Maria T. Diaz-Meco's Research Focus
The overall goal of my laboratory is to study metabolism and inflammation in the context of prostate cancer (PCa), with the aim of understanding the biology of this disease and to identify potentially novel therapeutic targets. Prostate carcinogenesis is a multistage process that is governed by cumulative genetic and epigenetic alterations, and consists of initiation, promotion and progression. While initiation is induced by genetic changes and is irreversible, tumor promotion and progression are long-lasting processes that are susceptible to be modulated and even reversed, thereby providing a rationale for therapeutic intervention. Tumor promotion is highly regulated by the interaction between initiated cells and their microenvironment. Furthermore, the cross-talk between the tumor epithelium and the surrounding stroma is emerging as a key area of research, and as a source of novel therapeutic targets. My laboratory has made important contributions in this area. Thus, I have identified two novel tumor suppressors in PCa, termed Par-4 and PKCζ, whose loss cooperates with that of PTEN, a frequent event in PCa, to promote invasive carcinoma. In addition, two key breakthroughs in my laboratory have guided the current focus of my research. The first one was the discovery, in collaboration with Jorge Moscat, of p62, a critical signaling adapter and a substrate of autophagy. The second one was the identification of p62 as a novel component of the mTORC1 pathway, linking nutrient sensing to cell growth with special relevance in PCa. More recently, my laboratory has made a seminal contribution to the understanding of the metabolic crosstalk between stroma and epithelium in the tumor microenvironment by describing a novel unexpected role of p62 as a tumor suppressor in the PCa stroma, through the control of metabolic reprograming by mTORC1. Furthermore, we have established for the first time how p62 critically regulates the metabolism of amino acids (specifically asparagine) in PCa stromal cells, which serves to promote the survival of stromal cells, as well as to sustain the growth of epithelial cancer cells under conditions of nutrient stress, which is often found in highly aggressive tumors.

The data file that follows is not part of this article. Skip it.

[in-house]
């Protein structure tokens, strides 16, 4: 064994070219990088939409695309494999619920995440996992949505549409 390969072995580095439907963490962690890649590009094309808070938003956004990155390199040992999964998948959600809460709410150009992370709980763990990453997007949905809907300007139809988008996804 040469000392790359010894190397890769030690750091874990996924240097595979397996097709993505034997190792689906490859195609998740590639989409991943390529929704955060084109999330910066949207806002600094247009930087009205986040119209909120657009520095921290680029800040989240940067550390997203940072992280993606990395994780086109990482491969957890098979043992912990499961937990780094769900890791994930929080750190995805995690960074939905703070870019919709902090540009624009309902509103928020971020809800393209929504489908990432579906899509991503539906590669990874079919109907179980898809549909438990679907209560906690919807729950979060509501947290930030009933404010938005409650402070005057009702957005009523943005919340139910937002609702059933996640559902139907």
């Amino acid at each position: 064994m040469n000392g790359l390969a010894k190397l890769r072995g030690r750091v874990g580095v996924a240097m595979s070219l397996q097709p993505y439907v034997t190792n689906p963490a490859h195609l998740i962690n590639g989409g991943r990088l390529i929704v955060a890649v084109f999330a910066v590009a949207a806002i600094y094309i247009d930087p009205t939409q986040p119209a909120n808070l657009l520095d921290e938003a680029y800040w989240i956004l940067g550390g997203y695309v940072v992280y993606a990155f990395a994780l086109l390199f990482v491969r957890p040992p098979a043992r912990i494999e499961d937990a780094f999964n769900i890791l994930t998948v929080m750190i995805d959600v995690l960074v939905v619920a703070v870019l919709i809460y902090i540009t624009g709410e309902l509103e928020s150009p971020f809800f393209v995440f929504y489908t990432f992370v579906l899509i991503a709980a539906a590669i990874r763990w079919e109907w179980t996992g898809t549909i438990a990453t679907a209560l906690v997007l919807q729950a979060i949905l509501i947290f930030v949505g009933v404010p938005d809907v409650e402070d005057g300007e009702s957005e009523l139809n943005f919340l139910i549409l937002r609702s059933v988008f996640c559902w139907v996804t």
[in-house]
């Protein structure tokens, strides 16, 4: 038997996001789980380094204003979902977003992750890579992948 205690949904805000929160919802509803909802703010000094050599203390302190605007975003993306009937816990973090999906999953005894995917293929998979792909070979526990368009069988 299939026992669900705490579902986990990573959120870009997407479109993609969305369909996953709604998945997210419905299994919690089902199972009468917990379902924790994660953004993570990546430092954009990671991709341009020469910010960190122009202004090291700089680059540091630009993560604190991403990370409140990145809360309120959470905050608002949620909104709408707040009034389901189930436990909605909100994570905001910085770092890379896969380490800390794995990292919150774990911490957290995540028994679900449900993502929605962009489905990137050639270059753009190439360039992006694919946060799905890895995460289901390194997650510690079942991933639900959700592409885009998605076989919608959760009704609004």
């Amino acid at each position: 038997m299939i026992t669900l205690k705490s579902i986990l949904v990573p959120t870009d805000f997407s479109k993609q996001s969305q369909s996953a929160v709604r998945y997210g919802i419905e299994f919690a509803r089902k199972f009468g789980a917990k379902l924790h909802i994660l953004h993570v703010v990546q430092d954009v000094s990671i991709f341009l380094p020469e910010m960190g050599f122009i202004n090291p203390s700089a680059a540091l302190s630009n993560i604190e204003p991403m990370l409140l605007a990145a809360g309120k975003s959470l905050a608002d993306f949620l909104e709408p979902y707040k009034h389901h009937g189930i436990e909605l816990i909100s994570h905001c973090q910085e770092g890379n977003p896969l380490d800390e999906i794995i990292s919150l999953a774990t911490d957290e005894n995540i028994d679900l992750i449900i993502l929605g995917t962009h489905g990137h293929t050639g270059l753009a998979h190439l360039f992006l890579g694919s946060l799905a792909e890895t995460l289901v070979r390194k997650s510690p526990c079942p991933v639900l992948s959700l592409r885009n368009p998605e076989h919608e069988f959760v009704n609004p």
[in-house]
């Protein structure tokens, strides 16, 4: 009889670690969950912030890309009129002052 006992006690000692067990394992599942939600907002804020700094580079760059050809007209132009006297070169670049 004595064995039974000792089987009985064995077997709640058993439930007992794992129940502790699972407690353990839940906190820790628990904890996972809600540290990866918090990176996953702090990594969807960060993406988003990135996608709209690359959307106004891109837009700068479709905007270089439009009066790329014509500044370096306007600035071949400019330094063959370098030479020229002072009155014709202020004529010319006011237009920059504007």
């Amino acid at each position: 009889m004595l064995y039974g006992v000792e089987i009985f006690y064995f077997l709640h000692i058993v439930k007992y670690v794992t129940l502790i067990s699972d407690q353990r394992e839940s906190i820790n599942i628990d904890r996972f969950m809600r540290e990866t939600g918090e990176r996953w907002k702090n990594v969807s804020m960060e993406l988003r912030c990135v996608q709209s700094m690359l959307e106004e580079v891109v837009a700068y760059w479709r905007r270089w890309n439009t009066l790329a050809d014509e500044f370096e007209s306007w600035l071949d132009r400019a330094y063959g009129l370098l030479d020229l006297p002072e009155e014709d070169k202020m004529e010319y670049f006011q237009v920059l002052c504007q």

Maria T. Diaz-Meco's Research Report
Identification of novel tumor suppressors. My laboratory has developed a deep knowledge and expertise in the PCa field. My interest in PCa originated after the identification of Par-4 as a novel tumor suppressor and an interacting partner of PKCζ. Our work has established that the loss of Par-4, and also that of PKCζ, cooperates with loss of PTEN, a critical event in PCa, to promote invasive carcinoma. Importantly, our laboratory was the first to propose that PKCζ is a tumor suppressor and not an oncogene as previously proposed. This work was pioneer and has been recently recognized also by the studies of other investigators and constitutes a paradigm shift in the PKCζ field. In addition, our research unveiled the precise molecular mechanisms that regulate the cooperation of these tumor suppressors in cancer promotion. That is, we identified PKCζ as a novel upstream signaling kinase of c-Myc to regulate invasion in PCa. This opens new avenues to design potential interventions to interfere with downstream PKCζ’s actions and connect this kinase with c-Myc, an important event in PCa.